Alexa, Please Stop Recording Me
Alexa users have become concerned over privacy issues after a private conversation was recorded and sent to a contact. Amazon has issued an explanation of how it happened in an attempt to reassure users.
Those familiar with voice recognition software are often tolerant of its nascent shortcomings. As the software is developed, particularly in its early stages, words or commands may be misunderstood, leading to unintentional and mostly harmless or comical results. At one point, says Spencer Soper of Bloomberg News, “television commercials were triggering [Alexa].” This was fixed by changing the frequency of the word “Alexa” in commercials.
In this case, Alexa picked up on several words in the conversation that sounded like specific commands, but were not actually intended to sound like and/or be the commands:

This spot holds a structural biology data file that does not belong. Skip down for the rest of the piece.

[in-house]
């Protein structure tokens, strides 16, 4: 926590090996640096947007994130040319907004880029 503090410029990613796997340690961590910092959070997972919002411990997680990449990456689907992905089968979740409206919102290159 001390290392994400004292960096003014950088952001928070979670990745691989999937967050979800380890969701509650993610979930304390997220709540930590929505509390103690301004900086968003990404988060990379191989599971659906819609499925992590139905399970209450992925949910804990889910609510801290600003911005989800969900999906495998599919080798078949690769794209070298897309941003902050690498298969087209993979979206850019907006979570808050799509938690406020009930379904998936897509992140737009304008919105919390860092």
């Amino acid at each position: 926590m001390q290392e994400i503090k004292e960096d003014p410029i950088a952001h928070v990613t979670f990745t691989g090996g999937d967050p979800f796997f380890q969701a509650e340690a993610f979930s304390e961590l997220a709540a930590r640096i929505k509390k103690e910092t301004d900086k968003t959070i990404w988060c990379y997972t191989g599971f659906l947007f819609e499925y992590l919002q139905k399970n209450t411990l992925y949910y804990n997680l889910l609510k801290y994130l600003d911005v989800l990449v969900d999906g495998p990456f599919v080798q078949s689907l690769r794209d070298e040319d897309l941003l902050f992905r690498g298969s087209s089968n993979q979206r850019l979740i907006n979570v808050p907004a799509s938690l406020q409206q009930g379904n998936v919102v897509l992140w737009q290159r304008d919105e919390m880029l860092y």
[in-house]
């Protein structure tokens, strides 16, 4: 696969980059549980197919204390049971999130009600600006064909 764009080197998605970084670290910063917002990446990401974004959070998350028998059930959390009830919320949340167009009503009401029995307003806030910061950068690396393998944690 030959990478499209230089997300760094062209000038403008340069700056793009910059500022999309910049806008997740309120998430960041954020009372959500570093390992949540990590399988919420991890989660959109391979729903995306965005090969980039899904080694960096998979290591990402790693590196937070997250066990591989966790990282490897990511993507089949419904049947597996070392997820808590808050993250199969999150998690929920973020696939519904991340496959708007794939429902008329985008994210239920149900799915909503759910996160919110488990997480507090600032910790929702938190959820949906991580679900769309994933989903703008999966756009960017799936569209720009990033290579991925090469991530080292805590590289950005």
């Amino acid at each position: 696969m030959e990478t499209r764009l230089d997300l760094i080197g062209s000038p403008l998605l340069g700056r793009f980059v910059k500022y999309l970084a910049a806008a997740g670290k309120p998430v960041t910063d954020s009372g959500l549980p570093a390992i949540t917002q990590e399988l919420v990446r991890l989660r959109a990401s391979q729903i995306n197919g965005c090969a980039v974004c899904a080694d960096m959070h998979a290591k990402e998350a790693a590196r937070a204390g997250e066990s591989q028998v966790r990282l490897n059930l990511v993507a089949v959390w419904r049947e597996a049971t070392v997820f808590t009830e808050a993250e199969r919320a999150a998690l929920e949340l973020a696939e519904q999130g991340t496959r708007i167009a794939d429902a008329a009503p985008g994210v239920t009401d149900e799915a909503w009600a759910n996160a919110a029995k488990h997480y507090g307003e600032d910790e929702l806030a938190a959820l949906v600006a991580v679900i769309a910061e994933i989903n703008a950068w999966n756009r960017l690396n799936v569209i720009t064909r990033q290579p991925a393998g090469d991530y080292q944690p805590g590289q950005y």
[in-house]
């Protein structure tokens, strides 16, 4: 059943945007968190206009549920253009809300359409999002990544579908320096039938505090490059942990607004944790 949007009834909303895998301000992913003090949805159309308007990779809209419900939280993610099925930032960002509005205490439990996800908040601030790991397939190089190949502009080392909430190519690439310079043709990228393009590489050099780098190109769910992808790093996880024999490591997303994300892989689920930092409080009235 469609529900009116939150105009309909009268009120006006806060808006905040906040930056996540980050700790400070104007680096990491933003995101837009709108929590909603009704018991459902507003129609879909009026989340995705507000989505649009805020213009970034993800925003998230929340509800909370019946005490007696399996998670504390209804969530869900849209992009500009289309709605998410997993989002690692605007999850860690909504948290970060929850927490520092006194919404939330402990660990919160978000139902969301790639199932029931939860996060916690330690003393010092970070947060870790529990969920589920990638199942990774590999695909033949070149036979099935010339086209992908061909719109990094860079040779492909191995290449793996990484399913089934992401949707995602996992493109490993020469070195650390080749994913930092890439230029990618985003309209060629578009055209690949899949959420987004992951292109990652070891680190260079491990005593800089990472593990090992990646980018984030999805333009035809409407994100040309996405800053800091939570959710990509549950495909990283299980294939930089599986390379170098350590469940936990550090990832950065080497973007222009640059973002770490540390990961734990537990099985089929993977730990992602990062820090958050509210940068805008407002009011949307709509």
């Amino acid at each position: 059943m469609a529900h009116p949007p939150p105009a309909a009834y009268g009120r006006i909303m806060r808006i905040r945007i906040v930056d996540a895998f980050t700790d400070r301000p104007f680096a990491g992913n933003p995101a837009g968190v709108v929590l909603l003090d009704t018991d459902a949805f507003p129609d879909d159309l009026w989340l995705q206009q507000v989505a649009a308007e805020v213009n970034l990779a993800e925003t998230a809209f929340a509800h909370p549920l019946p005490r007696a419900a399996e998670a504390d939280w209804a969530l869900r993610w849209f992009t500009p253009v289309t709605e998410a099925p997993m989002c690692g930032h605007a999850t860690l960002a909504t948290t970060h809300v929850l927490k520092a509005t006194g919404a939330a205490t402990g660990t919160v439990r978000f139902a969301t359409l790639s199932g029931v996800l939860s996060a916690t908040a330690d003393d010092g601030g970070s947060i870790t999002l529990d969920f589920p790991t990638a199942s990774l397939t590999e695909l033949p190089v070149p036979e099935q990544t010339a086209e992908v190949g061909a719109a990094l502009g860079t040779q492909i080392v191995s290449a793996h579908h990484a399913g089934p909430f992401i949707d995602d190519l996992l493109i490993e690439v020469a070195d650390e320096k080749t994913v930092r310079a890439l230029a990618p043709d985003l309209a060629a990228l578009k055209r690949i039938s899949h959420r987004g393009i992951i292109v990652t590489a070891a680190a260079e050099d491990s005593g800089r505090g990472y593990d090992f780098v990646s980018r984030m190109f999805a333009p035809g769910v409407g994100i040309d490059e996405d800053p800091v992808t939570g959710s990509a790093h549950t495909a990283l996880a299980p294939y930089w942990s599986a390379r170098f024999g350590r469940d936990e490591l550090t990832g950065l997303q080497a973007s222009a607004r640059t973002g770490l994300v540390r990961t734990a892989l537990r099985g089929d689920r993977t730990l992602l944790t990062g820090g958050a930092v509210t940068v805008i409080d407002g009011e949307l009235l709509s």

- “Alexa.” This wakes up the device, alerting it that commands may be incoming.
- “Send a message.” Tells Alexa that a message is to be sent, consisting of whatever verbal message the user wishes to record.
- Alexa will then ask the user to whom the message is to be sent.
The couple must not have heard Alexa requested a sender, Amazon speculated. The last command Alexa heard was the name of one of the couple’s contacts. At this point, the recorded “message” was sent to their contact.
When asked how rare this sort of incident is, Soper says that bugs and kinks are normal in developing technology, and users usually know to expect them. He said that this “is more alarming, in that, it was actually transmitted to a third party.”
Amazon says this is extremely rare, but will be using this incident to help inform its future Alexa evaluations and updates. In the meantime, it seems, users will need to use their newfound awareness of this issue to help inform their own Alexa use.